The citizens of the United States shall always enjoy, in the dominions of the King of Tonga, and Tongan subjects shall always enjoy in the United States, whatever rights, privileges and immunities are now accorded to citizens or subjects of the most-favored nation; and no rights, privileges or immunities shall be granted hereafter to any foreign state or to the citizens or subjects of any foreign state by either of the High Contracting Parties, which shall not be also equally and unconditionally granted by the same to the other High Contracting Party, its citizens or subjects; it being understood that the Parties hereto affirm the principle of the law of nations that no privi. lege granted for equivalent or on account of propinquity or other special conditions comes under the stipulations herein contained as to favored nations.
Citizens of the United States in Tonga, and Tongans in the United States, may visit sojourn and trade in any part of the respective jurisdictions, and rent, occupy and improve lands and erect dwellings, offices and ware-houses thereon, subject to the laws and regulations of the country; which shall however in no case, except in respect of employment as laborers, be more restrictive than those imposed upon the citizens or subjects of the respective country, or upon the citizens or subject of the most-favored nation.
There shall be reciprocalliberty of commerce and navigation between the United States and the Tonga Islands, and no duty of customs or other impost shall be charged upon any goods being the produce or manufacture of one country, when imported therefrom into the other country, other or higher than is charged upon the same, the produce or manufacture of or imported from any other country.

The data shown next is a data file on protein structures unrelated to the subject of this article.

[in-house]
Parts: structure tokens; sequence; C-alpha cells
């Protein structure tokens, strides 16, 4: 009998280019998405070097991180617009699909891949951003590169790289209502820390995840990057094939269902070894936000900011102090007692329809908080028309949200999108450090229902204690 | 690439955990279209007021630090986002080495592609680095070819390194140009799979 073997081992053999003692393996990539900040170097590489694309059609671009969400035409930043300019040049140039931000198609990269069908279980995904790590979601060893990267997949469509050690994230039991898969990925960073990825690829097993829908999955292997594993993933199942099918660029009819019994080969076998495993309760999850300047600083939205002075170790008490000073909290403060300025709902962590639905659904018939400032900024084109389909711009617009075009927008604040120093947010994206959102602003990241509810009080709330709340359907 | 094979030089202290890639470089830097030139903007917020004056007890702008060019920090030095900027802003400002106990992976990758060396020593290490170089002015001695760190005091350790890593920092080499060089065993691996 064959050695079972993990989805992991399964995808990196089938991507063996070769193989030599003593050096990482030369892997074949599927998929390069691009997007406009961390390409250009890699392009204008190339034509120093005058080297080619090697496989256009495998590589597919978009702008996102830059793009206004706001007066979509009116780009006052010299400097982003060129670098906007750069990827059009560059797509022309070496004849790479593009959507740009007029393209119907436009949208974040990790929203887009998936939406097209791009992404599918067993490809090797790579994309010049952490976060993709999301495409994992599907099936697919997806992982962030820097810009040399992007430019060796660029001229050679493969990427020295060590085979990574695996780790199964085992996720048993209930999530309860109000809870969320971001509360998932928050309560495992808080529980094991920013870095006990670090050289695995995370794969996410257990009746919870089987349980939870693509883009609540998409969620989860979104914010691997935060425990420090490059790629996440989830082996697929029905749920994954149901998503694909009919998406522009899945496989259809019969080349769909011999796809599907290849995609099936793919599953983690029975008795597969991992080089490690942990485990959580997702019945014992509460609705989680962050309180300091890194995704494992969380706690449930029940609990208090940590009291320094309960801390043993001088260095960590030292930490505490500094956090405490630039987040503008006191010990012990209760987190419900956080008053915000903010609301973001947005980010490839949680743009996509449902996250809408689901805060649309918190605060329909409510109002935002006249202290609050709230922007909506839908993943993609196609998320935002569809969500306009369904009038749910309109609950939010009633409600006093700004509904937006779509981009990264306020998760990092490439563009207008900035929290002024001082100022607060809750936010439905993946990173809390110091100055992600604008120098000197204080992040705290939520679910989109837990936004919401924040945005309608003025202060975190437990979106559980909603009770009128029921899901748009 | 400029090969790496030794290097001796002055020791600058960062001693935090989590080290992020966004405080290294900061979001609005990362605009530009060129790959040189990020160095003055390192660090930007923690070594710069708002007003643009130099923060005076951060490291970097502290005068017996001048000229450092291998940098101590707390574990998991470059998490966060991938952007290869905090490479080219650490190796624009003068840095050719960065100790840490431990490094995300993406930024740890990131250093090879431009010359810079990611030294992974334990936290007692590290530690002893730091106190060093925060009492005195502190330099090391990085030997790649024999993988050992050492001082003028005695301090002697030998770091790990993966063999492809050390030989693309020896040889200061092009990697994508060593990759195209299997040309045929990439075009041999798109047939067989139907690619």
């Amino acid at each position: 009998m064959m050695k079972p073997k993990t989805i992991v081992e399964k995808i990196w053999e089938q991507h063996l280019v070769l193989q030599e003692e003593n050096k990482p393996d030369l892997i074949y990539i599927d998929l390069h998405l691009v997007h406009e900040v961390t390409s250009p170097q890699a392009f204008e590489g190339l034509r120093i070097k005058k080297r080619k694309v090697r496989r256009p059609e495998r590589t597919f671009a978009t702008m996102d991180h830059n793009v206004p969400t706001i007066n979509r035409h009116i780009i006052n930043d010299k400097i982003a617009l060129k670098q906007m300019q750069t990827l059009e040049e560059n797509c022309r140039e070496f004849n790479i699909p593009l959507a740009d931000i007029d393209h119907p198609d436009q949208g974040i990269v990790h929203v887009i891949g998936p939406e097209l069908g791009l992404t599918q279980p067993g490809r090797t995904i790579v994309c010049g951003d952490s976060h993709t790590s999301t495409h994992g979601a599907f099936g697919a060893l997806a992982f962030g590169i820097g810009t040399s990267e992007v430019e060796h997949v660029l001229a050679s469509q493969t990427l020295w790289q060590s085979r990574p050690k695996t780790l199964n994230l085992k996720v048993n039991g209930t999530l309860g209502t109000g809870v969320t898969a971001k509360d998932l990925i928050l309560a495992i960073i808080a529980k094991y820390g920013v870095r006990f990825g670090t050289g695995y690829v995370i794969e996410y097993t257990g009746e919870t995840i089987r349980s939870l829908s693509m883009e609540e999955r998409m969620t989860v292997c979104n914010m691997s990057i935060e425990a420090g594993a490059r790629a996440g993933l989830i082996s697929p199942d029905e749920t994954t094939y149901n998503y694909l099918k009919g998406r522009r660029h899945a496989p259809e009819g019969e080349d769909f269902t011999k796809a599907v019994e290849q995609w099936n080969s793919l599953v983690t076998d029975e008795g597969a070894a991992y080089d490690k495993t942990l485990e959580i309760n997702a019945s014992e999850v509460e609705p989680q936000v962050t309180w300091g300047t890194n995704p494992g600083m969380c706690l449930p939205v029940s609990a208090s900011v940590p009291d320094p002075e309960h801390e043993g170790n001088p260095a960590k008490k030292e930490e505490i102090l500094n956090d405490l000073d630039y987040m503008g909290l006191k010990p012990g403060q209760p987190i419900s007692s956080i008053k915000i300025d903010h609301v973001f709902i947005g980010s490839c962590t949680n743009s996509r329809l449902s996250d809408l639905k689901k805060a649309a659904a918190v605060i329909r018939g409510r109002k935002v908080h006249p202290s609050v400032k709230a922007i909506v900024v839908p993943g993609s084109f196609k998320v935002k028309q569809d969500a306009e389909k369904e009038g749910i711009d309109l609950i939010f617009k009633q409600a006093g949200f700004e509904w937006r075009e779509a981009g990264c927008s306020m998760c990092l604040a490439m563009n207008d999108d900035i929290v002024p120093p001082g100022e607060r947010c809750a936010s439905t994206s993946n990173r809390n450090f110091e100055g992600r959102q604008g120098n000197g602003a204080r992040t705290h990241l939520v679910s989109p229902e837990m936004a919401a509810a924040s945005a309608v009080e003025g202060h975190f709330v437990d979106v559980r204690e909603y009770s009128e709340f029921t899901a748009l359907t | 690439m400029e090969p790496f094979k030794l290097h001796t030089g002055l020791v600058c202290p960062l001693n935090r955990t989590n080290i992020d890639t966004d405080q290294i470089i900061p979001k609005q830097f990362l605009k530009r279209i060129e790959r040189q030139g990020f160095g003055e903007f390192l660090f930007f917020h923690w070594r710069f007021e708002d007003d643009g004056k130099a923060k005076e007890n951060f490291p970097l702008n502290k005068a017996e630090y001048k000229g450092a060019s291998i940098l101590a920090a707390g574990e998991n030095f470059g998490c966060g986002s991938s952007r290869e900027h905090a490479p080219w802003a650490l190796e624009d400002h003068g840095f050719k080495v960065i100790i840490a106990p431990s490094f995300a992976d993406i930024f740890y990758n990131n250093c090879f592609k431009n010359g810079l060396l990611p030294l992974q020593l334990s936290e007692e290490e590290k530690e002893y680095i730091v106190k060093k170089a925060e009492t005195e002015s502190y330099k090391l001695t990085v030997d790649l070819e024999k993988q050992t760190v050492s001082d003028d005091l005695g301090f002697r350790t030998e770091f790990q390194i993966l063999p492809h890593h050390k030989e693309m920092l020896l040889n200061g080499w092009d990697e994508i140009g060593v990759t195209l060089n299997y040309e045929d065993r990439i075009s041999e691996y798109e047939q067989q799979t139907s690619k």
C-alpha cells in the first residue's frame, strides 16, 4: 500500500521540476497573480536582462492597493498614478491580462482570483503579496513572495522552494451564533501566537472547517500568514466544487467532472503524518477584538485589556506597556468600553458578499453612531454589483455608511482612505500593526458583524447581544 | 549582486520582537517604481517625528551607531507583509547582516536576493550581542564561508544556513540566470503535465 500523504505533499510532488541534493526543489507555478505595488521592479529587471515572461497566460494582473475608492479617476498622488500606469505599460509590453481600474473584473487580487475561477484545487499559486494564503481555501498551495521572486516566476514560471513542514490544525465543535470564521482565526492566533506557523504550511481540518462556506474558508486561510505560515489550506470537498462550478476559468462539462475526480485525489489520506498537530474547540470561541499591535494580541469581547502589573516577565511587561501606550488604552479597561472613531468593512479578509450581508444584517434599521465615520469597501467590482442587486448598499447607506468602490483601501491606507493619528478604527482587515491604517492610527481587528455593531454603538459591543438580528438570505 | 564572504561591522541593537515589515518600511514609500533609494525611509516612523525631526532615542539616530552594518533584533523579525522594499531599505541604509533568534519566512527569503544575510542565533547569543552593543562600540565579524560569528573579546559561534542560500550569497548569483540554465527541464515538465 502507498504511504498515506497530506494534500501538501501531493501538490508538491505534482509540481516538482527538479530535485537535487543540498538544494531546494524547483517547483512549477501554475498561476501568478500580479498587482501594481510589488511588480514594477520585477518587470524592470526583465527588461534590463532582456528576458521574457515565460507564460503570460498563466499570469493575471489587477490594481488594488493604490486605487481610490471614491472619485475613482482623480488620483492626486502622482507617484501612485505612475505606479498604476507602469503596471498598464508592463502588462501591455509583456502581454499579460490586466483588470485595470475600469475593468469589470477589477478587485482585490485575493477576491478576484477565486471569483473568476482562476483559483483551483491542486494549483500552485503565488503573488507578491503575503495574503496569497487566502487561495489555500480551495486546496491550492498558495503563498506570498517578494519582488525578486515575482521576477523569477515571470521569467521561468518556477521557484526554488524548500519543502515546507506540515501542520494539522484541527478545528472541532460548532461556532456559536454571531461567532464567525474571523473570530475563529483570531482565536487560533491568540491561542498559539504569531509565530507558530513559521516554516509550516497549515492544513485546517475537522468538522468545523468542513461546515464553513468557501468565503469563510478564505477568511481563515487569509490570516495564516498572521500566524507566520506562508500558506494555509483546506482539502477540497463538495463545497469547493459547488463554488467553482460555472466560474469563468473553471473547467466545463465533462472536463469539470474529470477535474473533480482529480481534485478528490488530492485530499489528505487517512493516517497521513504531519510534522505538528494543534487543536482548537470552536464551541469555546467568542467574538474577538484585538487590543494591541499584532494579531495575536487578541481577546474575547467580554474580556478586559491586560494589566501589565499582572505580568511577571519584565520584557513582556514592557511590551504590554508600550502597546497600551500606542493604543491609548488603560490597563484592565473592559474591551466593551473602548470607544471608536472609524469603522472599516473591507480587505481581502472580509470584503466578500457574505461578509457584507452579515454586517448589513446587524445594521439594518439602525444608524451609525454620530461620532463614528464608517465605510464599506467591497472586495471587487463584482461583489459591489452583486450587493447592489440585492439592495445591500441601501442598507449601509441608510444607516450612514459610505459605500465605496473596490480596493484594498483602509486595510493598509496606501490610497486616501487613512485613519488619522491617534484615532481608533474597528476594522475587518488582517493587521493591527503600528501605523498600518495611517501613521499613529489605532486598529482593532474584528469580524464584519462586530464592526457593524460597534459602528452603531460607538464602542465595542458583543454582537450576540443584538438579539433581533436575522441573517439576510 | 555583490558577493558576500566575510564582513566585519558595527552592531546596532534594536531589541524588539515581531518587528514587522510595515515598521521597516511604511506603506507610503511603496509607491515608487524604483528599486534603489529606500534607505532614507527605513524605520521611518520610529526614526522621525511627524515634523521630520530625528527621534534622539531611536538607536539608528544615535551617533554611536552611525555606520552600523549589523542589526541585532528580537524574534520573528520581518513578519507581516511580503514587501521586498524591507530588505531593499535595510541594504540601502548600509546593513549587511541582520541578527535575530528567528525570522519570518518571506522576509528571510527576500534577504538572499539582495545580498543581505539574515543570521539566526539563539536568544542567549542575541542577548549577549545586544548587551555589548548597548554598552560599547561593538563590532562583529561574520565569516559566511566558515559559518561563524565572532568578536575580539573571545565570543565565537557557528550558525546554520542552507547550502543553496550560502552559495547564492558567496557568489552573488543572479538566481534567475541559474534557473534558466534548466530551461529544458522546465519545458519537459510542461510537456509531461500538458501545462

No other or higher duties or charges on account of harbor dues, pilotage, quarantine, salvage in case of damage or ship-wreck or other shipping charges shall be imposed in the dominions of the King of Tonga on vessels of the United States, or in the United States on Tongan vessels, than are imposed on vessels belonging to the mostfavored nation.
The ships-of-war of either of the High Contracting Parties may enter all ports, places and waters within the jurisdiction of the other,
laws and regulations of the country. To enable this privilege to be carried out in his dominions, the King of Tonga agrees to secure to the government of the United States by lease at nominal rent, with covenants of renewal, all rights of free use of necessary ground in any harbor of the Tonga Islands which shall be mutually agreed upon, for the purpose of establishing a permanent coaling and repair-station, the rights of Tongan sovereignty therein being fully reserved and admitted; and in selecting a station for this purpose, due regard shall be had for any similar concession which the King of Tonga has or may have granted by treaty to any other government.